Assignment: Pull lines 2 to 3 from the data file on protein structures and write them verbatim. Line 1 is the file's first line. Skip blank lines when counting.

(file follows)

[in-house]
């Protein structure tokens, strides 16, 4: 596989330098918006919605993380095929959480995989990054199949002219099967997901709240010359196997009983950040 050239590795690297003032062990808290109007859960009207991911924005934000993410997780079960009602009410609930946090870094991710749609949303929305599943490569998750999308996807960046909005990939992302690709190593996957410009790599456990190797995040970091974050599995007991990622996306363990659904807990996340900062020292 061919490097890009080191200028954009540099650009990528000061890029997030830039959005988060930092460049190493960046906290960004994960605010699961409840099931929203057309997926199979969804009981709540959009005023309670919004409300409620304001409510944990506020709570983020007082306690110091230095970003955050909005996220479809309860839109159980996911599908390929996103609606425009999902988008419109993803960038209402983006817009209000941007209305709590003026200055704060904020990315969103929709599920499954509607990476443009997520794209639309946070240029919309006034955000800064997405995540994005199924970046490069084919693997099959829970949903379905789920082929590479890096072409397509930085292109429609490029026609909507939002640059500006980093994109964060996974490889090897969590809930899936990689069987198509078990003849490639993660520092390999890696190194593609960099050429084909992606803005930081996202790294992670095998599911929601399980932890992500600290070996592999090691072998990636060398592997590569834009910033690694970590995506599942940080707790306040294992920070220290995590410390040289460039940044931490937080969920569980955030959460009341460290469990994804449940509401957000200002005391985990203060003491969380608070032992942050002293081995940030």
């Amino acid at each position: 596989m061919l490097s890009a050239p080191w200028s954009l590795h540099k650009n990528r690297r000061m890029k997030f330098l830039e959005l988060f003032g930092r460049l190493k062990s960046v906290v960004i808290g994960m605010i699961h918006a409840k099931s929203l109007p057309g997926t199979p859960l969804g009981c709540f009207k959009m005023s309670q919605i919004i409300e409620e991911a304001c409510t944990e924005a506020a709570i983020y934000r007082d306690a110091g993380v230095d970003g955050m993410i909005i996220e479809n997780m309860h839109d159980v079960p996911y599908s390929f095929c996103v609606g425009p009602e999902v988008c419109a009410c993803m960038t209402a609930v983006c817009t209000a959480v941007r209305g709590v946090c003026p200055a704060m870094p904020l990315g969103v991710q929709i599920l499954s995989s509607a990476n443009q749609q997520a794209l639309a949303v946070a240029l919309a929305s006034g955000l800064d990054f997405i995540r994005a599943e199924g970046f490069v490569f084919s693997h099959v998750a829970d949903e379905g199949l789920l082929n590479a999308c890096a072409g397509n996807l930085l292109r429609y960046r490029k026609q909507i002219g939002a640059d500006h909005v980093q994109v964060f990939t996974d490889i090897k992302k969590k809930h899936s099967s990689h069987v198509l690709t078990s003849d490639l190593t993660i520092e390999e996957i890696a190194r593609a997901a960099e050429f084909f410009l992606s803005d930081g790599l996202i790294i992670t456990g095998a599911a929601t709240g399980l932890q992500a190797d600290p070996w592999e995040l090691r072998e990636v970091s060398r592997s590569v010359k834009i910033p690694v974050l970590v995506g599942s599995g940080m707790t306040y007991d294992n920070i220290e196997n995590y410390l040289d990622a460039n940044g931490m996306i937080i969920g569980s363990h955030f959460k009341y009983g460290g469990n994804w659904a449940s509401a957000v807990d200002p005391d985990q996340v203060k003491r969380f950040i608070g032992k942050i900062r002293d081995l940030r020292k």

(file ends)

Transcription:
């Protein structure tokens, strides 16, 4: 596989330098918006919605993380095929959480995989990054199949002219099967997901709240010359196997009983950040 050239590795690297003032062990808290109007859960009207991911924005934000993410997780079960009602009410609930946090870094991710749609949303929305599943490569998750999308996807960046909005990939992302690709190593996957410009790599456990190797995040970091974050599995007991990622996306363990659904807990996340900062020292 061919490097890009080191200028954009540099650009990528000061890029997030830039959005988060930092460049190493960046906290960004994960605010699961409840099931929203057309997926199979969804009981709540959009005023309670919004409300409620304001409510944990506020709570983020007082306690110091230095970003955050909005996220479809309860839109159980996911599908390929996103609606425009999902988008419109993803960038209402983006817009209000941007209305709590003026200055704060904020990315969103929709599920499954509607990476443009997520794209639309946070240029919309006034955000800064997405995540994005199924970046490069084919693997099959829970949903379905789920082929590479890096072409397509930085292109429609490029026609909507939002640059500006980093994109964060996974490889090897969590809930899936990689069987198509078990003849490639993660520092390999890696190194593609960099050429084909992606803005930081996202790294992670095998599911929601399980932890992500600290070996592999090691072998990636060398592997590569834009910033690694970590995506599942940080707790306040294992920070220290995590410390040289460039940044931490937080969920569980955030959460009341460290469990994804449940509401957000200002005391985990203060003491969380608070032992942050002293081995940030």
């Amino acid at each position: 596989m061919l490097s890009a050239p080191w200028s954009l590795h540099k650009n990528r690297r000061m890029k997030f330098l830039e959005l988060f003032g930092r460049l190493k062990s960046v906290v960004i808290g994960m605010i699961h918006a409840k099931s929203l109007p057309g997926t199979p859960l969804g009981c709540f009207k959009m005023s309670q919605i919004i409300e409620e991911a304001c409510t944990e924005a506020a709570i983020y934000r007082d306690a110091g993380v230095d970003g955050m993410i909005i996220e479809n997780m309860h839109d159980v079960p996911y599908s390929f095929c996103v609606g425009p009602e999902v988008c419109a009410c993803m960038t209402a609930v983006c817009t209000a959480v941007r209305g709590v946090c003026p200055a704060m870094p904020l990315g969103v991710q929709i599920l499954s995989s509607a990476n443009q749609q997520a794209l639309a949303v946070a240029l919309a929305s006034g955000l800064d990054f997405i995540r994005a599943e199924g970046f490069v490569f084919s693997h099959v998750a829970d949903e379905g199949l789920l082929n590479a999308c890096a072409g397509n996807l930085l292109r429609y960046r490029k026609q909507i002219g939002a640059d500006h909005v980093q994109v964060f990939t996974d490889i090897k992302k969590k809930h899936s099967s990689h069987v198509l690709t078990s003849d490639l190593t993660i520092e390999e996957i890696a190194r593609a997901a960099e050429f084909f410009l992606s803005d930081g790599l996202i790294i992670t456990g095998a599911a929601t709240g399980l932890q992500a190797d600290p070996w592999e995040l090691r072998e990636v970091s060398r592997s590569v010359k834009i910033p690694v974050l970590v995506g599942s599995g940080m707790t306040y007991d294992n920070i220290e196997n995590y410390l040289d990622a460039n940044g931490m996306i937080i969920g569980s363990h955030f959460k009341y009983g460290g469990n994804w659904a449940s509401a957000v807990d200002p005391d985990q996340v203060k003491r969380f950040i608070g032992k942050i900062r002293d081995l940030r020292k």